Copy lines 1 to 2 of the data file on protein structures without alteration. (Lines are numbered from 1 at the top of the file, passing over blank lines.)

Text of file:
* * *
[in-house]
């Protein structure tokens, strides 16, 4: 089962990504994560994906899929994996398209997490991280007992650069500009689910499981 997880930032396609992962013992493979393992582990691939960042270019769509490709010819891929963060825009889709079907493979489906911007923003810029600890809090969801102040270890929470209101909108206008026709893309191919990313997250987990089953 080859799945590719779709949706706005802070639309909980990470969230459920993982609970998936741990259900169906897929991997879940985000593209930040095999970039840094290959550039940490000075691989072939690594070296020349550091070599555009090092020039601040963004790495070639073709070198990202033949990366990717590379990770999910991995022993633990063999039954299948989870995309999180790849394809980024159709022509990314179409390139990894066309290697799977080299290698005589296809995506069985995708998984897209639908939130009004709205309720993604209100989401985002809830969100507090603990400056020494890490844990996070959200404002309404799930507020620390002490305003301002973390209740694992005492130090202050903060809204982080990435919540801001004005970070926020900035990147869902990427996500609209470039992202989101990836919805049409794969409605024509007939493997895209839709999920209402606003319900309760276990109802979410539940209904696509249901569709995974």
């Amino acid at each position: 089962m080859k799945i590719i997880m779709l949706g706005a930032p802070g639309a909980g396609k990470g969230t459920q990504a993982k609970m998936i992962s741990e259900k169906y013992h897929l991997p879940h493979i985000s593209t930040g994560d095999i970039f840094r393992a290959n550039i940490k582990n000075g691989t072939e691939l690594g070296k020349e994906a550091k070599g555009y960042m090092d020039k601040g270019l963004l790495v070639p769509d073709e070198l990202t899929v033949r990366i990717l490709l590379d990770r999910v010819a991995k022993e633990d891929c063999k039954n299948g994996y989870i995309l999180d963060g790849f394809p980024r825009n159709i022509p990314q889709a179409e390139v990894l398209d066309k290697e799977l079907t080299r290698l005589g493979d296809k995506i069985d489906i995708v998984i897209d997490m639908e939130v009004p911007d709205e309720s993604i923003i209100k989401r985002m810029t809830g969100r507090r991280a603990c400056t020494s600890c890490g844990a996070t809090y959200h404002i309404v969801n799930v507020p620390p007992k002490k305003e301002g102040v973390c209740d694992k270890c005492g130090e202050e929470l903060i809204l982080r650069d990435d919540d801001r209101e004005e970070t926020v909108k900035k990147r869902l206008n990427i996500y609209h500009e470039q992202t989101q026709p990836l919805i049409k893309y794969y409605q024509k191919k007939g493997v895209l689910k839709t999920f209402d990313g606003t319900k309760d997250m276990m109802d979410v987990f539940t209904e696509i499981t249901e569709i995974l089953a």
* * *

[in-house]
């Protein structure tokens, strides 16, 4: 089962990504994560994906899929994996398209997490991280007992650069500009689910499981 997880930032396609992962013992493979393992582990691939960042270019769509490709010819891929963060825009889709079907493979489906911007923003810029600890809090969801102040270890929470209101909108206008026709893309191919990313997250987990089953 080859799945590719779709949706706005802070639309909980990470969230459920993982609970998936741990259900169906897929991997879940985000593209930040095999970039840094290959550039940490000075691989072939690594070296020349550091070599555009090092020039601040963004790495070639073709070198990202033949990366990717590379990770999910991995022993633990063999039954299948989870995309999180790849394809980024159709022509990314179409390139990894066309290697799977080299290698005589296809995506069985995708998984897209639908939130009004709205309720993604209100989401985002809830969100507090603990400056020494890490844990996070959200404002309404799930507020620390002490305003301002973390209740694992005492130090202050903060809204982080990435919540801001004005970070926020900035990147869902990427996500609209470039992202989101990836919805049409794969409605024509007939493997895209839709999920209402606003319900309760276990109802979410539940209904696509249901569709995974």